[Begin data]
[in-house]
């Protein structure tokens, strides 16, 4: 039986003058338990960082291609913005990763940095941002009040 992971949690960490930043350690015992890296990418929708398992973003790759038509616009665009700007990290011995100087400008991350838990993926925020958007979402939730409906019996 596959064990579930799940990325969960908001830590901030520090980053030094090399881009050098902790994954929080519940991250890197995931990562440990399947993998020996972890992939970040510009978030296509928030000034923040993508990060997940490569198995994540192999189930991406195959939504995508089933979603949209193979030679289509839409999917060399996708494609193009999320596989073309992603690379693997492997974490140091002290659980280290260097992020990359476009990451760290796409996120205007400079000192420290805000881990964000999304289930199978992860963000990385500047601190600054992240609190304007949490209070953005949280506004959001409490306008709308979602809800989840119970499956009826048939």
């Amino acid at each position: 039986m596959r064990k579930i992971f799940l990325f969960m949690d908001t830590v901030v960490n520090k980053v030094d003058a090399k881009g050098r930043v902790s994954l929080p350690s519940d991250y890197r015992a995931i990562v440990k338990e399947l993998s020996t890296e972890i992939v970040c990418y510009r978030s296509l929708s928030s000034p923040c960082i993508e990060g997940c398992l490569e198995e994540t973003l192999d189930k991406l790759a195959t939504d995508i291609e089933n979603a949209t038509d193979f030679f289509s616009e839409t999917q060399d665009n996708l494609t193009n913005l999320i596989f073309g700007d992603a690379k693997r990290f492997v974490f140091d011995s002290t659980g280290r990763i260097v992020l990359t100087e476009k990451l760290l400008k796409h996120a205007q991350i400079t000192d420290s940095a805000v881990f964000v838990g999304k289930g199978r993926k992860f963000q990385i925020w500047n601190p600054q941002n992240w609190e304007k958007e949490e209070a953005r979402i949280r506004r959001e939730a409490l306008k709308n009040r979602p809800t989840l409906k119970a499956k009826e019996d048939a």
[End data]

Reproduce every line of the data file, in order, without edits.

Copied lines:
[in-house]
């Protein structure tokens, strides 16, 4: 039986003058338990960082291609913005990763940095941002009040 992971949690960490930043350690015992890296990418929708398992973003790759038509616009665009700007990290011995100087400008991350838990993926925020958007979402939730409906019996 596959064990579930799940990325969960908001830590901030520090980053030094090399881009050098902790994954929080519940991250890197995931990562440990399947993998020996972890992939970040510009978030296509928030000034923040993508990060997940490569198995994540192999189930991406195959939504995508089933979603949209193979030679289509839409999917060399996708494609193009999320596989073309992603690379693997492997974490140091002290659980280290260097992020990359476009990451760290796409996120205007400079000192420290805000881990964000999304289930199978992860963000990385500047601190600054992240609190304007949490209070953005949280506004959001409490306008709308979602809800989840119970499956009826048939």
């Amino acid at each position: 039986m596959r064990k579930i992971f799940l990325f969960m949690d908001t830590v901030v960490n520090k980053v030094d003058a090399k881009g050098r930043v902790s994954l929080p350690s519940d991250y890197r015992a995931i990562v440990k338990e399947l993998s020996t890296e972890i992939v970040c990418y510009r978030s296509l929708s928030s000034p923040c960082i993508e990060g997940c398992l490569e198995e994540t973003l192999d189930k991406l790759a195959t939504d995508i291609e089933n979603a949209t038509d193979f030679f289509s616009e839409t999917q060399d665009n996708l494609t193009n913005l999320i596989f073309g700007d992603a690379k693997r990290f492997v974490f140091d011995s002290t659980g280290r990763i260097v992020l990359t100087e476009k990451l760290l400008k796409h996120a205007q991350i400079t000192d420290s940095a805000v881990f964000v838990g999304k289930g199978r993926k992860f963000q990385i925020w500047n601190p600054q941002n992240w609190e304007k958007e949490e209070a953005r979402i949280r506004r959001e939730a409490l306008k709308n009040r979602p809800t989840l409906k119970a499956k009826e019996d048939a």